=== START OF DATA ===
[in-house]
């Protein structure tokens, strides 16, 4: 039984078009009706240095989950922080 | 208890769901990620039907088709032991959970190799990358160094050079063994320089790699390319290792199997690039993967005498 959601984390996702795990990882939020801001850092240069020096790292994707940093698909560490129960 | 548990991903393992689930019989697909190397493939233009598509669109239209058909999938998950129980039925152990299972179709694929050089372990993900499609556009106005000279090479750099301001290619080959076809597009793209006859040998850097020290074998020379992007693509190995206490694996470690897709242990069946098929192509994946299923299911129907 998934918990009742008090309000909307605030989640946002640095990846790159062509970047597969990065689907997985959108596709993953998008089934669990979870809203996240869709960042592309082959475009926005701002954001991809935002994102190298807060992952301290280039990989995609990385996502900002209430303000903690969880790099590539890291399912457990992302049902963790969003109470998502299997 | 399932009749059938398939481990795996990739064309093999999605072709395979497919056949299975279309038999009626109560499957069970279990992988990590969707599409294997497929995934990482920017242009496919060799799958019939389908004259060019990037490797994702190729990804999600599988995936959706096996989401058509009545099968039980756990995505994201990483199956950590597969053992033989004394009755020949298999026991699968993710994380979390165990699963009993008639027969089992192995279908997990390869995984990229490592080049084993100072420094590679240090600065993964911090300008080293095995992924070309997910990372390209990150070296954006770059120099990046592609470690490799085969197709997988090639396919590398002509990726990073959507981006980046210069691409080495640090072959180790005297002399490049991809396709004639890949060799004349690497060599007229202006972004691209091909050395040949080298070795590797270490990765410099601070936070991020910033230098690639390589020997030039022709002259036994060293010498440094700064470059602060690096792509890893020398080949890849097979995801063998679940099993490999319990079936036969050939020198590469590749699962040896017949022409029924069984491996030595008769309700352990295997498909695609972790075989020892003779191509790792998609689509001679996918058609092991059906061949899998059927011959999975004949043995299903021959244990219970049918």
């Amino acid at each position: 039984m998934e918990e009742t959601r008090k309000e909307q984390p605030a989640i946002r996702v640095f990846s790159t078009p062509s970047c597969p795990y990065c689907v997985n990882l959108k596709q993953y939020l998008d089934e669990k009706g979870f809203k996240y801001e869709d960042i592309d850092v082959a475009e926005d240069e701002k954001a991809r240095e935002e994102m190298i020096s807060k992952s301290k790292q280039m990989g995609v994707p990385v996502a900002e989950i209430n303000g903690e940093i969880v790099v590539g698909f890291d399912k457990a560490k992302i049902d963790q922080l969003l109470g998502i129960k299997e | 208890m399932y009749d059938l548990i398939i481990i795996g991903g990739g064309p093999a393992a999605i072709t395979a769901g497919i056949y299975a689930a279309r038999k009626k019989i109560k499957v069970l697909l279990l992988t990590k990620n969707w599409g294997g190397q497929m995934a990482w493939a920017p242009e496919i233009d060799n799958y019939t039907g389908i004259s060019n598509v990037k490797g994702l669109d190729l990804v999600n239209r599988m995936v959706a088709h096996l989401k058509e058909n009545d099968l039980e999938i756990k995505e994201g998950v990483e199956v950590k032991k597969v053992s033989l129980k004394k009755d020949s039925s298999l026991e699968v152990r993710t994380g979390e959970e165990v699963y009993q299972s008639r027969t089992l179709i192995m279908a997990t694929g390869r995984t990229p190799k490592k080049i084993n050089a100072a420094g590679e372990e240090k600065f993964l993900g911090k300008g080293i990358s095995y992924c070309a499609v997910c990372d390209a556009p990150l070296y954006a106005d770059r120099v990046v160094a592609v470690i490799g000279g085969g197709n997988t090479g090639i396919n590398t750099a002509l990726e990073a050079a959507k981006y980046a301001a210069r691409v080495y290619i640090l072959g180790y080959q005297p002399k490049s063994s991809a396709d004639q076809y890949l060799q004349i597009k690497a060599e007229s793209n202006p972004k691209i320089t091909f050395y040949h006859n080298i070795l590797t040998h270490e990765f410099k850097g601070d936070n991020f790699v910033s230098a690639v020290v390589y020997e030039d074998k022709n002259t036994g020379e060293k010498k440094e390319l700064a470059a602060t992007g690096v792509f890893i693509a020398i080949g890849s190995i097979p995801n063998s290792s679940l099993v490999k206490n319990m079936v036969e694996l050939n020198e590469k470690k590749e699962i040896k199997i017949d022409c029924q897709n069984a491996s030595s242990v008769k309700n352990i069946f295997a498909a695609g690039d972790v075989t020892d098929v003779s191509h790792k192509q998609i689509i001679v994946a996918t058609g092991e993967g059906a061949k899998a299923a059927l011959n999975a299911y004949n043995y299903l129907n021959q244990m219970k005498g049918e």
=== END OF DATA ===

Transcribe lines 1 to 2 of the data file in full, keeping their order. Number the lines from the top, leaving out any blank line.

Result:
[in-house]
């Protein structure tokens, strides 16, 4: 039984078009009706240095989950922080 | 208890769901990620039907088709032991959970190799990358160094050079063994320089790699390319290792199997690039993967005498 959601984390996702795990990882939020801001850092240069020096790292994707940093698909560490129960 | 548990991903393992689930019989697909190397493939233009598509669109239209058909999938998950129980039925152990299972179709694929050089372990993900499609556009106005000279090479750099301001290619080959076809597009793209006859040998850097020290074998020379992007693509190995206490694996470690897709242990069946098929192509994946299923299911129907 998934918990009742008090309000909307605030989640946002640095990846790159062509970047597969990065689907997985959108596709993953998008089934669990979870809203996240869709960042592309082959475009926005701002954001991809935002994102190298807060992952301290280039990989995609990385996502900002209430303000903690969880790099590539890291399912457990992302049902963790969003109470998502299997 | 399932009749059938398939481990795996990739064309093999999605072709395979497919056949299975279309038999009626109560499957069970279990992988990590969707599409294997497929995934990482920017242009496919060799799958019939389908004259060019990037490797994702190729990804999600599988995936959706096996989401058509009545099968039980756990995505994201990483199956950590597969053992033989004394009755020949298999026991699968993710994380979390165990699963009993008639027969089992192995279908997990390869995984990229490592080049084993100072420094590679240090600065993964911090300008080293095995992924070309997910990372390209990150070296954006770059120099990046592609470690490799085969197709997988090639396919590398002509990726990073959507981006980046210069691409080495640090072959180790005297002399490049991809396709004639890949060799004349690497060599007229202006972004691209091909050395040949080298070795590797270490990765410099601070936070991020910033230098690639390589020997030039022709002259036994060293010498440094700064470059602060690096792509890893020398080949890849097979995801063998679940099993490999319990079936036969050939020198590469590749699962040896017949022409029924069984491996030595008769309700352990295997498909695609972790075989020892003779191509790792998609689509001679996918058609092991059906061949899998059927011959999975004949043995299903021959244990219970049918």